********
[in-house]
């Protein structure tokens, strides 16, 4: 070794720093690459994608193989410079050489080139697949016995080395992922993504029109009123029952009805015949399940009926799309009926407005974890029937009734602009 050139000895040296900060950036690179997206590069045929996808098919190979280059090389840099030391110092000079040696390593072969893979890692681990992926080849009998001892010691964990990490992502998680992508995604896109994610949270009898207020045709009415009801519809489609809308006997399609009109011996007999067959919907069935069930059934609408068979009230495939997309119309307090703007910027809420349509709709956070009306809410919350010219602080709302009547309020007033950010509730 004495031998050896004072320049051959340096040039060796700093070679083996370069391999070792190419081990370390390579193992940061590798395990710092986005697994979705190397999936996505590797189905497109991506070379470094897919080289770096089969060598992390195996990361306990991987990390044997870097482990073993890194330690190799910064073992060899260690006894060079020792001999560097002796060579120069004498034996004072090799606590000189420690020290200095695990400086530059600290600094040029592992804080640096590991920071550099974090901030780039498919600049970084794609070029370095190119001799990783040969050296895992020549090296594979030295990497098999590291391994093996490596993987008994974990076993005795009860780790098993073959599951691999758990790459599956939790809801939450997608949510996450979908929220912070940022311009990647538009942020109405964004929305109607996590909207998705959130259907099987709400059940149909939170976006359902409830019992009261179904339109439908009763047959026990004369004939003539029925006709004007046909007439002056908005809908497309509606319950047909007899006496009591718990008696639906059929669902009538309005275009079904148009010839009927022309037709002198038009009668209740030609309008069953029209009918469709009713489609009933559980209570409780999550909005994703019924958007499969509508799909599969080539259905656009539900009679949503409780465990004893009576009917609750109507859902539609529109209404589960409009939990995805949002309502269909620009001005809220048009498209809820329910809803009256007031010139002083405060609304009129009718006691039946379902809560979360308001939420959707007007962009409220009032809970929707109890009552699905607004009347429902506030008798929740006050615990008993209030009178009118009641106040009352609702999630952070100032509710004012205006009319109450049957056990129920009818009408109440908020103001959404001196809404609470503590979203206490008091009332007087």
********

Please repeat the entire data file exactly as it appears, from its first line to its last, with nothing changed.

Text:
[in-house]
């Protein structure tokens, strides 16, 4: 070794720093690459994608193989410079050489080139697949016995080395992922993504029109009123029952009805015949399940009926799309009926407005974890029937009734602009 050139000895040296900060950036690179997206590069045929996808098919190979280059090389840099030391110092000079040696390593072969893979890692681990992926080849009998001892010691964990990490992502998680992508995604896109994610949270009898207020045709009415009801519809489609809308006997399609009109011996007999067959919907069935069930059934609408068979009230495939997309119309307090703007910027809420349509709709956070009306809410919350010219602080709302009547309020007033950010509730 004495031998050896004072320049051959340096040039060796700093070679083996370069391999070792190419081990370390390579193992940061590798395990710092986005697994979705190397999936996505590797189905497109991506070379470094897919080289770096089969060598992390195996990361306990991987990390044997870097482990073993890194330690190799910064073992060899260690006894060079020792001999560097002796060579120069004498034996004072090799606590000189420690020290200095695990400086530059600290600094040029592992804080640096590991920071550099974090901030780039498919600049970084794609070029370095190119001799990783040969050296895992020549090296594979030295990497098999590291391994093996490596993987008994974990076993005795009860780790098993073959599951691999758990790459599956939790809801939450997608949510996450979908929220912070940022311009990647538009942020109405964004929305109607996590909207998705959130259907099987709400059940149909939170976006359902409830019992009261179904339109439908009763047959026990004369004939003539029925006709004007046909007439002056908005809908497309509606319950047909007899006496009591718990008696639906059929669902009538309005275009079904148009010839009927022309037709002198038009009668209740030609309008069953029209009918469709009713489609009933559980209570409780999550909005994703019924958007499969509508799909599969080539259905656009539900009679949503409780465990004893009576009917609750109507859902539609529109209404589960409009939990995805949002309502269909620009001005809220048009498209809820329910809803009256007031010139002083405060609304009129009718006691039946379902809560979360308001939420959707007007962009409220009032809970929707109890009552699905607004009347429902506030008798929740006050615990008993209030009178009118009641106040009352609702999630952070100032509710004012205006009319109450049957056990129920009818009408109440908020103001959404001196809404609470503590979203206490008091009332007087």